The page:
We're Taking a Fresh Look at Watchy, the OSHW ePaper Smartwatch That Anyone Can Write Apps For!

SQFMI's Watchy is a slimline, low-power, Wi-Fi-equipped smartwatch platform that's open to all!

Tom Fleet
4 years agoWearables / Clocks

Watches can be a bit of a wind-up.


Wait, don't go — hear me out, you've come this far already...

But unless you are one of a few, incredibly talented mechanical engineers who are capable of crafting clockwork mechanisms and crown gears into watches bearing gemstones — both as cut gemstones and as gemstone-carved bearings — well, the mod scene in the mechanical watch world isn't exactly thriving.

Mechanical timekeeping is some very, very tricky stuff.

So it's lucky that at some point, we figured out this whole electricity thing — and managed to trap some lightning inside bits of rock, refining the concept a few times — until we could browse Twitter on our coffee break. Tight.

The digital world we live in lets us keep tabs on the time we tweet away with that same level of precision found in even the most exquisitely engineered escapement mechanisms, but the mechanism of keeping track of the ticking clock is now etched out of silicon, rather than meticulously handcrafted.

We've got the ability to keep track of time with digital clocks, accurate to a tenth of a second a day, for less than two bucks with really really cheap RTC ICs — the accuracy of which only ever seems to get better with every revision!

Oh but wait, while we're going to such trouble, we may as well use some of that lightning to get the silicon shouting out on the airwaves. It's not enough that we can keep this time independently, but for a buck or two more, we can just ask the internet through the NTP.

Some readers won't recall a time before Wi-Fi.

(Fortnite crowd I'm looking at you.)

Well, now there's Wi-Fi for your timekeeping with Watchy — a Wi-Fi and BLE-enabled, low-power, Open Source Hardware-certified smartwatch (phew!) that allows you to put your own spin on how the passing sands of time should be shown.

Go on, Google it — Gizmodo say that it's going places.

PCMag UK have picked up on this ePaper and RTC PCB, and coverage from the Verge has only served to drive up a surge of in interest in this timeless digital timepiece.

Wait, we've done this before, right?

Hell yeah,we did. We're ahead of the times over here at Hackster!

It feels like I wrote that headline last yesterday — yet, it has been a whole year since we last saw sight of Watchy. Time flows fast!

I think we're all a lot happier to finally be moving on from the 12 months that have passed since our last piece!

This fresh feel to things has spread far and wide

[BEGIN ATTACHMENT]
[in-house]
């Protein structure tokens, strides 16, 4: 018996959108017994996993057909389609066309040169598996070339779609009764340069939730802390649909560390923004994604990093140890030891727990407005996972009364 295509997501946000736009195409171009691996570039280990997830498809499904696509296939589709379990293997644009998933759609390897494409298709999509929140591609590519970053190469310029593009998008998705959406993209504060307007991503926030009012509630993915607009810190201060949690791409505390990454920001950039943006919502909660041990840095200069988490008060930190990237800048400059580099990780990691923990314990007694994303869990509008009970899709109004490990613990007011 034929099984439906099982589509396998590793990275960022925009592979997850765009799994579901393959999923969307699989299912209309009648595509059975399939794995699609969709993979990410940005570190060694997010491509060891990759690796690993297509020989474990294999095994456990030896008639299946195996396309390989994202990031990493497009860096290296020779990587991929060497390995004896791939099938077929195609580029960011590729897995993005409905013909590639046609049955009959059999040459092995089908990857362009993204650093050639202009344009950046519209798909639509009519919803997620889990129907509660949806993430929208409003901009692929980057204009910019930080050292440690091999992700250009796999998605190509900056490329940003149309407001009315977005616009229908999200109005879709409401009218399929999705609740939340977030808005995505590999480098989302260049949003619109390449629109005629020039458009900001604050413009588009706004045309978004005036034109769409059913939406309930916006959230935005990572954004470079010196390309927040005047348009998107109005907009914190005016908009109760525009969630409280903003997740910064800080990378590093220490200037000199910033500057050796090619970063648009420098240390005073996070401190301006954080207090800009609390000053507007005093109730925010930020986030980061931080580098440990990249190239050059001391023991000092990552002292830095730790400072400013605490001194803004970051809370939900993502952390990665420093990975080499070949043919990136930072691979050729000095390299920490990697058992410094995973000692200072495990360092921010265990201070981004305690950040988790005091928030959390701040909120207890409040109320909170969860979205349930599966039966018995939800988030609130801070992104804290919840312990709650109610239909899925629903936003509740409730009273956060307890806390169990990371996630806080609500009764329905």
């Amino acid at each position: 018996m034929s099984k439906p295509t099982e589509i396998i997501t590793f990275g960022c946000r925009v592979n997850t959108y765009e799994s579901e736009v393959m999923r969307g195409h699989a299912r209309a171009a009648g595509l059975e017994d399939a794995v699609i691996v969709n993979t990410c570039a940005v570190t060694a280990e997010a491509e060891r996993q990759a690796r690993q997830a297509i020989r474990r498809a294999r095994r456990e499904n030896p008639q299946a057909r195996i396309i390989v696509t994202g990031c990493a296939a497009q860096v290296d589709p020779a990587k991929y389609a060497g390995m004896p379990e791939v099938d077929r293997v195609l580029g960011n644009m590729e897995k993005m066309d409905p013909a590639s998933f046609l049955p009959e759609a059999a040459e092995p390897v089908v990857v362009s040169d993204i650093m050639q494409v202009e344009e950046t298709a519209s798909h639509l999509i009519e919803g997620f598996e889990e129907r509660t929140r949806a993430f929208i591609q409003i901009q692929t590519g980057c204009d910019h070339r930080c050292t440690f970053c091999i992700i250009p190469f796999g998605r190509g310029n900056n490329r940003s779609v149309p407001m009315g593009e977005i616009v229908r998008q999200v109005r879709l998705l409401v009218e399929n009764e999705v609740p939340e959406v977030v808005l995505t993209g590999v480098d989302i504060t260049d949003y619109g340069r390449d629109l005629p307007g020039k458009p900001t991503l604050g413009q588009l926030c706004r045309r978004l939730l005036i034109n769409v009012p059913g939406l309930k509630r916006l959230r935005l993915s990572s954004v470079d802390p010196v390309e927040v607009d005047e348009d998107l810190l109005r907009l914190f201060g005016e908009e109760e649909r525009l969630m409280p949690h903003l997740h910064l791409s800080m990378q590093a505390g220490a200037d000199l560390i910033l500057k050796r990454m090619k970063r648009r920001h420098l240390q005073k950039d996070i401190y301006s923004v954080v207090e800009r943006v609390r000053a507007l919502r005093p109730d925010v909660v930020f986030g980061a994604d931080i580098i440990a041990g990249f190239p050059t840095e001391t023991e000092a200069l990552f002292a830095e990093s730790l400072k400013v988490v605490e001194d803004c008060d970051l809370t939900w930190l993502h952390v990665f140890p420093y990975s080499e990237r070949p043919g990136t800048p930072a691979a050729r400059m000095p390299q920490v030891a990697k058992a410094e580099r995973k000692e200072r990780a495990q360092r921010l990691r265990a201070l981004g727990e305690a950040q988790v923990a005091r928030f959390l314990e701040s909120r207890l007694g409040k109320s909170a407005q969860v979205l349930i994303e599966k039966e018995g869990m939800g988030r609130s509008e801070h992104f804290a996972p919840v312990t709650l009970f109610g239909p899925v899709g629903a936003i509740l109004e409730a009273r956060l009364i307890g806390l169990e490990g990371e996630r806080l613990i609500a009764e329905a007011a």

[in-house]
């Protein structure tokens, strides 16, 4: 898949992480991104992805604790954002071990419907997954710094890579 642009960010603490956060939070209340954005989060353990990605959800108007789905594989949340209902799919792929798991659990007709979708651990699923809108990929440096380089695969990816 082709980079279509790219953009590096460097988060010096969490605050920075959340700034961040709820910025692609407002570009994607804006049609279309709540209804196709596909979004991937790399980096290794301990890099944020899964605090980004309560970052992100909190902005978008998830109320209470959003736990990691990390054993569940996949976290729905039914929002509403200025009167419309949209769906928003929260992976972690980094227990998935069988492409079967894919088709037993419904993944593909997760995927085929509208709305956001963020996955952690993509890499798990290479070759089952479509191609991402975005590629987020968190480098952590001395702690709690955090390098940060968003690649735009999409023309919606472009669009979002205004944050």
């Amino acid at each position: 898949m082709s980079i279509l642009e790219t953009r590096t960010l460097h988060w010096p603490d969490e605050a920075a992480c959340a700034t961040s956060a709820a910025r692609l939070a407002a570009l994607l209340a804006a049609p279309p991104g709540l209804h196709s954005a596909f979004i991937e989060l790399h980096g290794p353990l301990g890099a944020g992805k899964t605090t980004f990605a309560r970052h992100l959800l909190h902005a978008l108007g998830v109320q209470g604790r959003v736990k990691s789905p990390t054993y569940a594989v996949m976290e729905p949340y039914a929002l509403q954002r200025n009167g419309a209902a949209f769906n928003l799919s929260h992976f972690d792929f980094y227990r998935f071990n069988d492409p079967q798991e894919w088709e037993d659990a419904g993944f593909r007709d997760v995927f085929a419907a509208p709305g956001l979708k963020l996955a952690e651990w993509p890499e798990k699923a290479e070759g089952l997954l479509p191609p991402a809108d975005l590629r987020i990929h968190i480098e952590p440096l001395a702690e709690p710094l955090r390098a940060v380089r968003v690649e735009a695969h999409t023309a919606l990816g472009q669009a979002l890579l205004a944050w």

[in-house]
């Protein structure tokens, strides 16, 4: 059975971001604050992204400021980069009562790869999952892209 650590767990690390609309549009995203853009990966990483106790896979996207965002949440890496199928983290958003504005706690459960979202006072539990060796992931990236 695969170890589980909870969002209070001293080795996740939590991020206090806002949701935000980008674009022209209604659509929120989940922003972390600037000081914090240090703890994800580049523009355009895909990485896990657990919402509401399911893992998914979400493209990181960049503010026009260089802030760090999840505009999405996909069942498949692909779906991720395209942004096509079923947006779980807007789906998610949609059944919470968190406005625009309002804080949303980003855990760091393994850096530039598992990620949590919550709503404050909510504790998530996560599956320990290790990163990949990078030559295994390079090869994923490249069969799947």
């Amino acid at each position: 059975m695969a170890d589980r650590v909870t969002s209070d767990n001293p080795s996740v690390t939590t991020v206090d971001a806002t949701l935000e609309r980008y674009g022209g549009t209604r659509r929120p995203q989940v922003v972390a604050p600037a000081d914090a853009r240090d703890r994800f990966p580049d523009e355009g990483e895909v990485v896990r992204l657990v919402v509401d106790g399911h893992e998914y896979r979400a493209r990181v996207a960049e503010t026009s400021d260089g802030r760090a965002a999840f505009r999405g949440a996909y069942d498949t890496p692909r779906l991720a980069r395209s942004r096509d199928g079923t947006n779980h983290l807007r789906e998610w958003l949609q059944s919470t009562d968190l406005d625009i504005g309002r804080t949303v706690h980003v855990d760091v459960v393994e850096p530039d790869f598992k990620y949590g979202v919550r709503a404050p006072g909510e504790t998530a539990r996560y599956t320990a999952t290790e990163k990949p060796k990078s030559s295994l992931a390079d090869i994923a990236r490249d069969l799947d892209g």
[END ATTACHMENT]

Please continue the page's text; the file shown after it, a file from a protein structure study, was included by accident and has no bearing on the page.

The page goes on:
We've seen a scurry of activity — so many projects popping up with fresh progress, maybe with some spare seconds ticking away, spent unglued from the news ticker.

So, it's no surprise that Watchy is also looking better than ever —because the team at SQFMIhave wisely used their time locked down to lock the design of this time piece down.

They certainly are kicking this year off with a bang!

Make some room, 'WROOM' — go ahead and move on over, 'WROVER.'

Where as Watchy previously made use of a module-level MCU and Wi-Fi solution, the PCB stack is now monolithic, going a bit more slimline while keeping in line with the times.

There's a new SiP on the block.

With the WROOM module replaced with an ESP32-PICO-D4, this single chip SiP is capable of providing the entire ESP32 Wi-Fi/BLE MCU solution, complete with program flash and all the support components needed, from a single, QFN-packaged SiP barely some 7mm square.

Packing an ESP32-PICO-D4 in place of the previous module, means that Watchy can weigh less — and what is more, the move from module to a single PCB stack leads to a significant reduction in volume, which in turn, means Watchy sits more closely on the wearer, leaving less to lug about.

That same dual-core, 32-bit ESP32 CPU opens Watchy up to the world of handwritten apps and custom watch faces, made easily accessible to anyone through compatibility with the ubiquitous Arduino IDE especially with the well-documented watch app examples, provided by SQFMI over on their GitHub!

OSHW @ ❤

You can wear this Geek Chic with pride, it's homegrown hardware with open source at its heart.

With Watchy being fully certified by the OSHW (Open Source Hardware) Association, you can be sure that you can get straight to the sources of the design, giving you complete ownership of your own device — customized to fit your own functionality.

Working your way through the freely available hardware sources for Watchy is a worthwhile experience in itself, a wealth of reference on how to publish a project — polished, and ready for its first production run!

Speaking of production run...

I suppose we should answer the question I can hear you all asking already: where and when do I get my hands on this digital hourglass?

Or, should that be when can I get one on my hand?

Soon, because we're about to launch it for the masses, thanks to a collaboration between SQFMI and our buddies over at GroupGets via the Hackster Launch program.

If you want one of these wearable, ePaper-enabled, wrist-worn Wi-Fi wonder boards, jump in line and get a preorder in over on the product campaign page.

Oh — is that the time?! Gotta go!

Tom Fleet
Hi, I'm Tom! I create content for Hackster News, allowing us to showcase your latest and greatest projects for the world to see!
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